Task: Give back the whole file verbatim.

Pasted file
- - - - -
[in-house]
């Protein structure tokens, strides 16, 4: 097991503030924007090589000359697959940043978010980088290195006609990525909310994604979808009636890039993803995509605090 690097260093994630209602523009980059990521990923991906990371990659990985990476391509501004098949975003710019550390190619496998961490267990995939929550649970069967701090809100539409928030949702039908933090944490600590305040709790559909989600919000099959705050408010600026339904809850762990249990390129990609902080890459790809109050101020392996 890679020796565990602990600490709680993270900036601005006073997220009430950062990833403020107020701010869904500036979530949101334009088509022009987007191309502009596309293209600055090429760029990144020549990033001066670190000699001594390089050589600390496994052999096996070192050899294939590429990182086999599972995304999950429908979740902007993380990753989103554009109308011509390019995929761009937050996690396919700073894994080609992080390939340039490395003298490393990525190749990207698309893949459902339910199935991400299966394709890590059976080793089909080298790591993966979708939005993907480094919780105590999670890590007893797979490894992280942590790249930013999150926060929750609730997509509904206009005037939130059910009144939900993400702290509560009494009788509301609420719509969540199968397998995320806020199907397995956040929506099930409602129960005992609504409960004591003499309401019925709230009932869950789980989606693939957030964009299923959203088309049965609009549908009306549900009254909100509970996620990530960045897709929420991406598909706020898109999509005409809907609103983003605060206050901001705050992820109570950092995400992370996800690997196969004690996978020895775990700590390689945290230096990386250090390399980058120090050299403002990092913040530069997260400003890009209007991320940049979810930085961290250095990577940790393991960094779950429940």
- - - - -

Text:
[in-house]
């Protein structure tokens, strides 16, 4: 097991503030924007090589000359697959940043978010980088290195006609990525909310994604979808009636890039993803995509605090 690097260093994630209602523009980059990521990923991906990371990659990985990476391509501004098949975003710019550390190619496998961490267990995939929550649970069967701090809100539409928030949702039908933090944490600590305040709790559909989600919000099959705050408010600026339904809850762990249990390129990609902080890459790809109050101020392996 890679020796565990602990600490709680993270900036601005006073997220009430950062990833403020107020701010869904500036979530949101334009088509022009987007191309502009596309293209600055090429760029990144020549990033001066670190000699001594390089050589600390496994052999096996070192050899294939590429990182086999599972995304999950429908979740902007993380990753989103554009109308011509390019995929761009937050996690396919700073894994080609992080390939340039490395003298490393990525190749990207698309893949459902339910199935991400299966394709890590059976080793089909080298790591993966979708939005993907480094919780105590999670890590007893797979490894992280942590790249930013999150926060929750609730997509509904206009005037939130059910009144939900993400702290509560009494009788509301609420719509969540199968397998995320806020199907397995956040929506099930409602129960005992609504409960004591003499309401019925709230009932869950789980989606693939957030964009299923959203088309049965609009549908009306549900009254909100509970996620990530960045897709929420991406598909706020898109999509005409809907609103983003605060206050901001705050992820109570950092995400992370996800690997196969004690996978020895775990700590390689945290230096990386250090390399980058120090050299403002990092913040530069997260400003890009209007991320940049979810930085961290250095990577940790393991960094779950429940």